As far back as Ancient Greece, patents were in place to encourage innovation and reward inventors. But today, after interminable rounds of litigation and trolling, patents now seem to handicap brands or are used as bargaining chips in the smartphone wars and despite the big bucks, many smartphone and tablet patents never see the light of day.
Apple's one of the best at squireling away patents just in case they could be used on a phone in the future - so we've done the dirty work to see what the next, next, next, next, next, next iPhone could actually look like:
Fluidly lapping across the front and rear of 6.2-inch chassis is a stunning 4K AMOLED touch display – imagine the love-child of a YotaPhone 2 and a Samsung Galaxy Edge, and you're about on the money.
With both sides of the handset sporting a fully functional touchscreen, backside touch control requires no further plumbing and makes it a cinch to interact with those difficult-to-reach top corners using your index finger on the rear instead of your thumb on the front.
Talking of touch, while the home button is long-gone, it doesn't spell the end of biometric innovations such as Touch ID. Providing you're not in one of your pre-defined safe places, fingerprint authentication takes place on the screen itself.
A smart push on the phone's bottom corner releases an adjustable stylus. At first sharp and precise for detailed writing and sketching, with a quick twist the nib extends for brush-like artistic flourishes.
The main camera promises "super-resolution based on optical image stabilisation" (courtesy of another patent) and allows for a handful of lenses, including a software controlled variable zoom lens, to be magnetically attached.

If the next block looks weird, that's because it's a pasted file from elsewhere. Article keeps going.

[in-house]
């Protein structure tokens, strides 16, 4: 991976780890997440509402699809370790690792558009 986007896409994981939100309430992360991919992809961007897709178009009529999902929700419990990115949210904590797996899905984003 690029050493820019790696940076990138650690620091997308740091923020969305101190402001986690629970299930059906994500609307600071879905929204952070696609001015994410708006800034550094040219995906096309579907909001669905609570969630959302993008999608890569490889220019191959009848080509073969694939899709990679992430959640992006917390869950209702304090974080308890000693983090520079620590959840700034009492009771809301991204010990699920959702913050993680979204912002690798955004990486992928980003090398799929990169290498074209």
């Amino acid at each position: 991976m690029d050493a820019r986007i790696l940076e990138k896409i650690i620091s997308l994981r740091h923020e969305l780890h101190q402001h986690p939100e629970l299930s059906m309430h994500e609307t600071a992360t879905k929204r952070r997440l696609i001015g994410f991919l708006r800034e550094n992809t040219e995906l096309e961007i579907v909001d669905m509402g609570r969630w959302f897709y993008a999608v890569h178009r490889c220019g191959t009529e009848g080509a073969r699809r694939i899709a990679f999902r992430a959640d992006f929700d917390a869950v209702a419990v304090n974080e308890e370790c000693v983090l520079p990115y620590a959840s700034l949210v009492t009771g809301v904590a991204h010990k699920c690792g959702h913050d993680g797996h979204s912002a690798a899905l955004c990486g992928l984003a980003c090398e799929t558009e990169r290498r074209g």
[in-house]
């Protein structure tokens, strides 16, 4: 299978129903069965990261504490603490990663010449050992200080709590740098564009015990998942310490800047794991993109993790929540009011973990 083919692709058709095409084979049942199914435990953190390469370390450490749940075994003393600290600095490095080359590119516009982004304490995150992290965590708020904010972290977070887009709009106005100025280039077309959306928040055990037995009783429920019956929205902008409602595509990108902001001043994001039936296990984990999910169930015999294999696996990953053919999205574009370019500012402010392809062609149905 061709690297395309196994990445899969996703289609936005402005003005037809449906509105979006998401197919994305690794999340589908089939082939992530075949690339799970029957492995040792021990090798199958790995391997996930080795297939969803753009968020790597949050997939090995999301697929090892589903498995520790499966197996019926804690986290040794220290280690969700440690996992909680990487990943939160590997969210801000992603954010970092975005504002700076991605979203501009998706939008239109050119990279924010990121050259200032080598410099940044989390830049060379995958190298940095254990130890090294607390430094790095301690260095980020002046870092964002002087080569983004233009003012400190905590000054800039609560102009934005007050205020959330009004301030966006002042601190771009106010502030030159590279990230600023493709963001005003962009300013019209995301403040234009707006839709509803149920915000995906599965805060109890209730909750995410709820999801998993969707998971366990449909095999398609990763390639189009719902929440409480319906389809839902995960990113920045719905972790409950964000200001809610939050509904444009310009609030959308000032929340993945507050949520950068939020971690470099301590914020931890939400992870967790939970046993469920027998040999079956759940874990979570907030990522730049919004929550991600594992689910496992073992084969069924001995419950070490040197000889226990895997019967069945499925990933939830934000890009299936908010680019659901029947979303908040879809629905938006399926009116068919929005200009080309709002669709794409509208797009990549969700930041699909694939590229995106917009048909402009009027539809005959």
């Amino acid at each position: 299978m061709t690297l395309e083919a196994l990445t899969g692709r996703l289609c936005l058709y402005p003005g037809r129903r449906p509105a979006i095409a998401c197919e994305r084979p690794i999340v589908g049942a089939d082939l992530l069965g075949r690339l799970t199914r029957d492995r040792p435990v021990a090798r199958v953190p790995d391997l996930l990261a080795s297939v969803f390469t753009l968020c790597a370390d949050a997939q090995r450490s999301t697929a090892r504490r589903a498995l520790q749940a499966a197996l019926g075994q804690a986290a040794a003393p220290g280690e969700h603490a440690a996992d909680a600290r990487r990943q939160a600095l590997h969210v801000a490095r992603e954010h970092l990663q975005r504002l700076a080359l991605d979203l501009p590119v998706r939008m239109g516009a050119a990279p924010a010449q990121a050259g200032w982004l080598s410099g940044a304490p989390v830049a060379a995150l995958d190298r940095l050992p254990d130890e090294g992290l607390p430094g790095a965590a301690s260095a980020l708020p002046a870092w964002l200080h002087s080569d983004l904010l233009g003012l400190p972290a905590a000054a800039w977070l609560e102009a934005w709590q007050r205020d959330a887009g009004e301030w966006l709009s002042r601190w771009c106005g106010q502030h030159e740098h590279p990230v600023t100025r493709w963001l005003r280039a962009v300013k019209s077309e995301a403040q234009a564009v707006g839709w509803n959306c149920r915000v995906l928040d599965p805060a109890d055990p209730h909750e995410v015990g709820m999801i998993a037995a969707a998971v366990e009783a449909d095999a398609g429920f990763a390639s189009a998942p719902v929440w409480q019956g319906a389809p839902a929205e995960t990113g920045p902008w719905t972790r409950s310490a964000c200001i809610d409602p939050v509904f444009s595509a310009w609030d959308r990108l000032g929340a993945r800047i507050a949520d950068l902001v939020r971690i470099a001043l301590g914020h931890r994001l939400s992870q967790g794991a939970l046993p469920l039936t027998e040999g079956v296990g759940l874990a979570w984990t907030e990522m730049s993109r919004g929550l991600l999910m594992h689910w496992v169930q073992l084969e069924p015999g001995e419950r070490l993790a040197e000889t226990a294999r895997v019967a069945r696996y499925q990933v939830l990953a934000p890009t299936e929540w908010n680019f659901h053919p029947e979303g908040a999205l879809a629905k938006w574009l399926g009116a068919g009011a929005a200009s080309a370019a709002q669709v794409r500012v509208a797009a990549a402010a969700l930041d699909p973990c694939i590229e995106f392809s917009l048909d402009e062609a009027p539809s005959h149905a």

Sounds amazing? Well, if you take a look at the patents Apple has been working on for the past few years, it suddenly doesn't sound that unlikely...
Backside touch control
The touchscreen has revolutionised the way we use mobile devices. Today's responsive capacitive displays mean we think nothing of prodding, gesturing and swiping our way around apps and games. But greasy fingerprints and the inherent imprecision of the human finger mean there's still room for touch interfaces to be improved.
A patent awarded to Apple entitled Backside Touch Control could provide an additional input for iPad users, transforming the rear of the tablet into an intriguing alternate input surface.
It sounds like good sense. After all, there's a whole rear surface at least the size of the screen that generally remains unused, save for some branding and a camera. The patent suggests a number of ways our idle fingers might be gainfully employed to enhance the interface.
Of course, rear controls are nothing new for owners of the Sony PS Vita who've long benefited from rear touchpads. And with three-quarters of app store revenues now coming from game downloads it's easy to see why Apple might want to help developers create interesting new gameplay experiences.
Our phones are so packed with sensors that it's getting a little confusing. A welcome update would be an intelligent phone that recognises the situations you're in and reacts accordingly.
This could mean turning off phone notifications when you've dropped off to sleep, switching off your central heating when you're away unexpectedly, or suggesting you knock off work a few minutes earlier if there's a traffic jam on your normal route home.
This Apple patent brings contextualised security to the party, letting users customise their smartphone lockdown settings based on their location. For example, relaxed settings would mean no passcode is required when you're in the car or at home, but a full Fort Knox-type security would kick in when you're out shopping or in crowded places.
Granted, this may be less of a big deal for users of Apple's TouchID-enabled devices, which only respond to the fingerprints of their rightful owners. Google and Android have also dipped their toes in these waters with Personal Unlocking and its knowledge of secure locations.
Nevertheless, this simple security power-up makes a lot of sense and, on the surface at least, seems simple to implement, perhaps making it one of the more likely candidates for a forthcoming iOS.